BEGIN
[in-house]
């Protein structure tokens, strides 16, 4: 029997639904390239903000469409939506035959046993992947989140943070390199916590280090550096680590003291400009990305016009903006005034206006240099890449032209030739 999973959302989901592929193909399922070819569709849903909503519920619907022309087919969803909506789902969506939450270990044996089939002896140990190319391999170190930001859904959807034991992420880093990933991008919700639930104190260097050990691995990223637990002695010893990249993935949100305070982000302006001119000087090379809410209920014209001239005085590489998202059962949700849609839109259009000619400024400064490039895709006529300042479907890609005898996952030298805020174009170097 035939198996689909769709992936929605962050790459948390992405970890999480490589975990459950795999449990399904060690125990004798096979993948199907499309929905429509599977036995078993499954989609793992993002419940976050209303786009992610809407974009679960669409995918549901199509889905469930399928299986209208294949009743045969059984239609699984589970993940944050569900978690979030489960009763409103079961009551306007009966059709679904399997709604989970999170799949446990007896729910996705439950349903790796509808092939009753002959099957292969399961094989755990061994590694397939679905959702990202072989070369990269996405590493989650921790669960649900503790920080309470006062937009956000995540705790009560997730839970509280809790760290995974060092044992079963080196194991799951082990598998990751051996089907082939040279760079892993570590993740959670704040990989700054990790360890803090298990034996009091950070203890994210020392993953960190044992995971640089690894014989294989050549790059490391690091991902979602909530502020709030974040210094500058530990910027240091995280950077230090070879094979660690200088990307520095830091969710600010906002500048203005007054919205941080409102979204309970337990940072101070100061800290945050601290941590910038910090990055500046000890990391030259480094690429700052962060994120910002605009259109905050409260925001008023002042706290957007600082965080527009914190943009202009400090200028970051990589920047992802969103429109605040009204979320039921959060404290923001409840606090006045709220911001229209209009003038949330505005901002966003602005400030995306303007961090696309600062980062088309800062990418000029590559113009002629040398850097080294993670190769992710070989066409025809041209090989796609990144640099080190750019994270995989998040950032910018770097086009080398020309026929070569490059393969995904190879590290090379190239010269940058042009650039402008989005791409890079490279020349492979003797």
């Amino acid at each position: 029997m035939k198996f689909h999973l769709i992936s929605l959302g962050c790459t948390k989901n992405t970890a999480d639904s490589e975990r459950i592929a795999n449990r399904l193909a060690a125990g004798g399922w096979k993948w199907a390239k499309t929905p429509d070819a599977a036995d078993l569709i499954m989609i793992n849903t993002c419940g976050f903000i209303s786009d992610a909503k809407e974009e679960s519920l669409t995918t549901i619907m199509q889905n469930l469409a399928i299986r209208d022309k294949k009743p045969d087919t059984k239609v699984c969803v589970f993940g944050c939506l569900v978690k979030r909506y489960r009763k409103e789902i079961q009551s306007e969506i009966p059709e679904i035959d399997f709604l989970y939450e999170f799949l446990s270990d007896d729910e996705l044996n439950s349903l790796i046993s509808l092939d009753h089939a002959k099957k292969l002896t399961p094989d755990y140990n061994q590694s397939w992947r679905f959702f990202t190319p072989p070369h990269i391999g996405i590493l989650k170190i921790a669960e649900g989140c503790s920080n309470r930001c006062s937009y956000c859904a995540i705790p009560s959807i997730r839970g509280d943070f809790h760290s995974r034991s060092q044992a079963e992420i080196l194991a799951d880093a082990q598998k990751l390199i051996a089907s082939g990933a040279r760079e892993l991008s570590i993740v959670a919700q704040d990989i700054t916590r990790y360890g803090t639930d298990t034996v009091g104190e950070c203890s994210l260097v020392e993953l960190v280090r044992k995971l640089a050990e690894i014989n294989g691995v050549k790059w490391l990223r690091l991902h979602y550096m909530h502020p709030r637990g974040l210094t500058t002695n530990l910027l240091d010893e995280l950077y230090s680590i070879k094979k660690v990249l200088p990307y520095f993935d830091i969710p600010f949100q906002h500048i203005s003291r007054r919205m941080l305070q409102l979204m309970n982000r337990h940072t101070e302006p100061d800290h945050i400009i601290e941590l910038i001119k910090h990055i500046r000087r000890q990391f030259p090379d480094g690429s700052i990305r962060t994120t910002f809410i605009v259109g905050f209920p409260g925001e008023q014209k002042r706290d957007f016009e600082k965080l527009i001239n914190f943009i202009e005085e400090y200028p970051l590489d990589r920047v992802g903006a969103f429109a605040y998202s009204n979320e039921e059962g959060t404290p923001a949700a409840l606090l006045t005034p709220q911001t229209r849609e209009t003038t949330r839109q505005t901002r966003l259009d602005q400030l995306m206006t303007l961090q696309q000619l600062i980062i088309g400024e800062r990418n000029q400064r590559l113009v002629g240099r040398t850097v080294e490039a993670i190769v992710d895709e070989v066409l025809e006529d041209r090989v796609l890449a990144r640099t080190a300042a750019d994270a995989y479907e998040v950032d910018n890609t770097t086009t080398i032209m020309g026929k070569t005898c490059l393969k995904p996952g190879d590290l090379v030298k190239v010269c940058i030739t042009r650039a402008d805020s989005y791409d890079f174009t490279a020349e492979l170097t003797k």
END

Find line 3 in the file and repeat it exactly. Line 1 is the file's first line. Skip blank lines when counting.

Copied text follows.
């Amino acid at each position: 029997m035939k198996f689909h999973l769709i992936s929605l959302g962050c790459t948390k989901n992405t970890a999480d639904s490589e975990r459950i592929a795999n449990r399904l193909a060690a125990g004798g399922w096979k993948w199907a390239k499309t929905p429509d070819a599977a036995d078993l569709i499954m989609i793992n849903t993002c419940g976050f903000i209303s786009d992610a909503k809407e974009e679960s519920l669409t995918t549901i619907m199509q889905n469930l469409a399928i299986r209208d022309k294949k009743p045969d087919t059984k239609v699984c969803v589970f993940g944050c939506l569900v978690k979030r909506y489960r009763k409103e789902i079961q009551s306007e969506i009966p059709e679904i035959d399997f709604l989970y939450e999170f799949l446990s270990d007896d729910e996705l044996n439950s349903l790796i046993s509808l092939d009753h089939a002959k099957k292969l002896t399961p094989d755990y140990n061994q590694s397939w992947r679905f959702f990202t190319p072989p070369h990269i391999g996405i590493l989650k170190i921790a669960e649900g989140c503790s920080n309470r930001c006062s937009y956000c859904a995540i705790p009560s959807i997730r839970g509280d943070f809790h760290s995974r034991s060092q044992a079963e992420i080196l194991a799951d880093a082990q598998k990751l390199i051996a089907s082939g990933a040279r760079e892993l991008s570590i993740v959670a919700q704040d990989i700054t916590r990790y360890g803090t639930d298990t034996v009091g104190e950070c203890s994210l260097v020392e993953l960190v280090r044992k995971l640089a050990e690894i014989n294989g691995v050549k790059w490391l990223r690091l991902h979602y550096m909530h502020p709030r637990g974040l210094t500058t002695n530990l910027l240091d010893e995280l950077y230090s680590i070879k094979k660690v990249l200088p990307y520095f993935d830091i969710p600010f949100q906002h500048i203005s003291r007054r919205m941080l305070q409102l979204m309970n982000r337990h940072t101070e302006p100061d800290h945050i400009i601290e941590l910038i001119k910090h990055i500046r000087r000890q990391f030259p090379d480094g690429s700052i990305r962060t994120t910002f809410i605009v259109g905050f209920p409260g925001e008023q014209k002042r706290d957007f016009e600082k965080l527009i001239n914190f943009i202009e005085e400090y200028p970051l590489d990589r920047v992802g903006a969103f429109a605040y998202s009204n979320e039921e059962g959060t404290p923001a949700a409840l606090l006045t005034p709220q911001t229209r849609e209009t003038t949330r839109q505005t901002r966003l259009d602005q400030l995306m206006t303007l961090q696309q000619l600062i980062i088309g400024e800062r990418n000029q400064r590559l113009v002629g240099r040398t850097v080294e490039a993670i190769v992710d895709e070989v066409l025809e006529d041209r090989v796609l890449a990144r640099t080190a300042a750019d994270a995989y479907e998040v950032d910018n890609t770097t086009t080398i032209m020309g026929k070569t005898c490059l393969k995904p996952g190879d590290l090379v030298k190239v010269c940058i030739t042009r650039a402008d805020s989005y791409d890079f174009t490279a020349e492979l170097t003797k």